Editor’s Notes: The Economy

The Construction Industry Looks Healthy for the Near Future

Where is the construction market headed? Are we moving toward a recession or a soft landing that may have already bottomed out? In most areas of the country, construction employment is on the rise, but there’s been a shift in the type of jobs. Residential building is seeing a slowing trend while commercial and institutional projects are on the rise.

Construction firms added 25,000 employees in January and raised wages for hourly workers more steeply than other sectors, according to an analysis by the Associated General Contractors of America (AGC) of new government data. AGC officials said the industry was benefitting from relatively strong demand for construction projects as firms struggle to fill available positions in the sector.

“Construction employment and pay gains outpaced the economy as a whole in the past year, showing that demand for projects remains strong,” said Ken Simonson, the AGC’s chief economist. “In fact, most contractors would like to hire even more workers and are raising pay in an effort to attract them.”

The AGC went on to add that, “Construction employment totaled a record 7,884,000, seasonally adjusted, in January, an increase of 294,000 or 3.9% from a year earlier. That growth rate topped the 3.3% rise in total non-farm employment.”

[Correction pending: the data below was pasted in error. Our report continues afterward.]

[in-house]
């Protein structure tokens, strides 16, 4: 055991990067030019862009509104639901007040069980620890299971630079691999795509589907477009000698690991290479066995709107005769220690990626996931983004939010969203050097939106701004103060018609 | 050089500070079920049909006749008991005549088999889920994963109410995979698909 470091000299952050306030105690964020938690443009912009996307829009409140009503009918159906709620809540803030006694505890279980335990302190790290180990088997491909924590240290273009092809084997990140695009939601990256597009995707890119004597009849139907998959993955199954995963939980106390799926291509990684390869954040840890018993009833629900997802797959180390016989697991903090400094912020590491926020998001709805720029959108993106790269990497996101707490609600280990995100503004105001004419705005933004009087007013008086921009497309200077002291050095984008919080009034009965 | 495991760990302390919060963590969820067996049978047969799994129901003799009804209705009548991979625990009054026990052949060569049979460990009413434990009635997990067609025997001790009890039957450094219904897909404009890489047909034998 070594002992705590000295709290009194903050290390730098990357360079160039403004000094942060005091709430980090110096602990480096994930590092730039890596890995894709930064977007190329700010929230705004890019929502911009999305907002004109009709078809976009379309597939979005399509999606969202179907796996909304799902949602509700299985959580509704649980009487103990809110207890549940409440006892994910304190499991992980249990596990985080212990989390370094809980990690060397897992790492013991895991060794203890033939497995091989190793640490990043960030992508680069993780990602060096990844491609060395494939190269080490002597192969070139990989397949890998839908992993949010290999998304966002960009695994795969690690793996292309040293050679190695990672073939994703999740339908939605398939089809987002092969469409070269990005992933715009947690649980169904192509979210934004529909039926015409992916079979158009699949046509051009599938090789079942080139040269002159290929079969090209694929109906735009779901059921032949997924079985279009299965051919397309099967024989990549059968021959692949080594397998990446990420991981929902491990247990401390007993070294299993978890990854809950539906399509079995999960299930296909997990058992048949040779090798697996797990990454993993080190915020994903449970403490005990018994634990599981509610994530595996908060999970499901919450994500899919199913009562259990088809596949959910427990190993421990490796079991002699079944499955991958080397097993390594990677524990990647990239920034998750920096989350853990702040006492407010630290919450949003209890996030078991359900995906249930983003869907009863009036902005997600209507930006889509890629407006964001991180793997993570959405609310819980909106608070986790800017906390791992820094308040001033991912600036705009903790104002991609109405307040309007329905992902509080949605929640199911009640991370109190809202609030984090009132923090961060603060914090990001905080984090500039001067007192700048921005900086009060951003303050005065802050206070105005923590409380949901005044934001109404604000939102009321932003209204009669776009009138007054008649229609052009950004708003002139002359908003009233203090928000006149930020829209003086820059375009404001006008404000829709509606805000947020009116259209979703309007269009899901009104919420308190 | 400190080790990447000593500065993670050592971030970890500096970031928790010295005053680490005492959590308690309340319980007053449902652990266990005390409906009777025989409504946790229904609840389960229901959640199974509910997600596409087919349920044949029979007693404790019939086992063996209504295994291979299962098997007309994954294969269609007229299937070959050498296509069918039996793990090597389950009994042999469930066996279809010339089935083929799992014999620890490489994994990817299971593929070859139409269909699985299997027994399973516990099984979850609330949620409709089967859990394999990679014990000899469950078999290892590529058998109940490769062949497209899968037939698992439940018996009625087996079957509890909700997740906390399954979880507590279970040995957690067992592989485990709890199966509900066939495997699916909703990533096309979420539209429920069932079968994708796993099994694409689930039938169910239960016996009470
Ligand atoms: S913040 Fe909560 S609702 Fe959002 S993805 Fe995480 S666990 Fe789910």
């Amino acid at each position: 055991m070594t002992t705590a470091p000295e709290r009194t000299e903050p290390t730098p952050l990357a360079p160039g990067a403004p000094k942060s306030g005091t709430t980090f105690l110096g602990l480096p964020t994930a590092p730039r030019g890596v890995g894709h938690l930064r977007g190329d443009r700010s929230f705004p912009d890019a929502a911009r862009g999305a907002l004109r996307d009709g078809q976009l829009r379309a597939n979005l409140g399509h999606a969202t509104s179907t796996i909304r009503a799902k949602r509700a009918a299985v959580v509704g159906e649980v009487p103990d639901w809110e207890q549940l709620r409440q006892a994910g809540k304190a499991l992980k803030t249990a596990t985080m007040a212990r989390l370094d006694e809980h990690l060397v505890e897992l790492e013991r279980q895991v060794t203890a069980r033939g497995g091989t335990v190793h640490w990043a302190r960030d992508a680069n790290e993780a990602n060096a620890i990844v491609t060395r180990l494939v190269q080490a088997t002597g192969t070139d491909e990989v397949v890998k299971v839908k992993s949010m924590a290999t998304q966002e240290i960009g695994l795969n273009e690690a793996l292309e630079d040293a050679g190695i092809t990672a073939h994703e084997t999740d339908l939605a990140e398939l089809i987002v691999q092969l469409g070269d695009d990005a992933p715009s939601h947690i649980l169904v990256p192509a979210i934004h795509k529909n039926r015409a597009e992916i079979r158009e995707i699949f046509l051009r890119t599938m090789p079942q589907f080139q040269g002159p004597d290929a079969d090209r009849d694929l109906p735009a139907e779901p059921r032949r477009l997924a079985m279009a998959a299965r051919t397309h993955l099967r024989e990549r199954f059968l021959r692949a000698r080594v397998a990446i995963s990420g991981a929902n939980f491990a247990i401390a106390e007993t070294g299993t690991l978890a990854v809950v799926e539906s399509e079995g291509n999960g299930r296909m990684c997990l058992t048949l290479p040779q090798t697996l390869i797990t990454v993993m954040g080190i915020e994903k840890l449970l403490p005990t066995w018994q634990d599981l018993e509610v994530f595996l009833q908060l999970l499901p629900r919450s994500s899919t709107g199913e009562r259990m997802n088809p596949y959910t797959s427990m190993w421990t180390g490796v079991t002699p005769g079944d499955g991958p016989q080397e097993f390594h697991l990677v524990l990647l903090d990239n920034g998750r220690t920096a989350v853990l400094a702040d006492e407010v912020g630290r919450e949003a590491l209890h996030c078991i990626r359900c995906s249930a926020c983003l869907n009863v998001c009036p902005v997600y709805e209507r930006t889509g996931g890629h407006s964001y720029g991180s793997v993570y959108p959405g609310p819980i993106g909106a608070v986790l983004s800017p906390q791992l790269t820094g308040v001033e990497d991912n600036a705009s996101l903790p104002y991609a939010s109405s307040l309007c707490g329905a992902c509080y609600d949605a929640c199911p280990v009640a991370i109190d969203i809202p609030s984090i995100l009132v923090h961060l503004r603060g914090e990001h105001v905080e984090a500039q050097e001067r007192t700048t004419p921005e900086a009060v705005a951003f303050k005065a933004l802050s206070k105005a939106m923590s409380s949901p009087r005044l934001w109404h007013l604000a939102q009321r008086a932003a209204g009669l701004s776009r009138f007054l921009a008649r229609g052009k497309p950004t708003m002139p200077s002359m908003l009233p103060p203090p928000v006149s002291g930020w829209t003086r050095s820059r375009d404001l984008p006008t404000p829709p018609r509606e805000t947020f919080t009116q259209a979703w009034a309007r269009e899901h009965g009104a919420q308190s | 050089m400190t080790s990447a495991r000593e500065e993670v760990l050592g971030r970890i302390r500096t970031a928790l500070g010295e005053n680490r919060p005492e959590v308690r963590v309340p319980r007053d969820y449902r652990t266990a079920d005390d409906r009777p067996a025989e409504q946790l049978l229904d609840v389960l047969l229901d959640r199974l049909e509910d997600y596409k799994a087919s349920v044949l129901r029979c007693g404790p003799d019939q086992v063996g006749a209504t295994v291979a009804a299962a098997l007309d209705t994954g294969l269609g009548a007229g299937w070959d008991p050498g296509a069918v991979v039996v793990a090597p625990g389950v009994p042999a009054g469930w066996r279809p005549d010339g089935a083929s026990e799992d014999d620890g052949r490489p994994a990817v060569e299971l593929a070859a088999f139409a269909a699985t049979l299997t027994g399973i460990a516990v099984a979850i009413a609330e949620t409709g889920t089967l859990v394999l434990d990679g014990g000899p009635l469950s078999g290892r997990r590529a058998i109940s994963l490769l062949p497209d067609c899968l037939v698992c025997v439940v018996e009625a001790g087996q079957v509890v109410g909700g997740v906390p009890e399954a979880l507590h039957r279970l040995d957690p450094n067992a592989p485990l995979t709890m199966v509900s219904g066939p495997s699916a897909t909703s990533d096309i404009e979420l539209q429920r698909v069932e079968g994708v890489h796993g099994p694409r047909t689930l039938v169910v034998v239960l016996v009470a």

What about the stock market? As everyone knows, if the Dow Jones Industrial Average drops too far, people will hold onto their money and stop investing in factory expansions or new construction. Right now, that doesn’t seem to be the case, as the market is holding its own.

Propping up this market resurgence is consumer spending. The general public continues to open their wallets and spend until their gooey little hearts are content. While the silicon chip shortage seems to be easing in recent months, there’s still a shortage of consumer products that will continue until the pipeline gets resupplied. High-end ticket items, like new cars, are still selling for well over the manufacturer’s suggested list price, and many buyers are willing to pay the premium.

The recent rise in home mortgage rates has definitely had an affect on housing prices. In the vast majority of the West, we haven’t seen prices falling, but rather a significant slowing of the price increase. Existing homes are still being sold, but remaining on the market longer. New homes are being built, but at a slower rate. The higher mortgage rates are not only discouraging to potential buyers, it also means that they have to have a higher income to qualify for the home loan, in many cases, much more income than they did just a year ago. The alternative for many is to settle for a smaller home or a different area. For some, they have come to the sudden realization that their golden opportunity has passed them by and they aren’t willing to compromise their dream house. For others, it means settling, at least for the time being.

As has been stated by many, all markets are local. If the construction market is going strong in your area, take advantage of it, and ignore the national trends and new reports. Right now, the Western construction market seems in pretty good shape.

Marc Dodson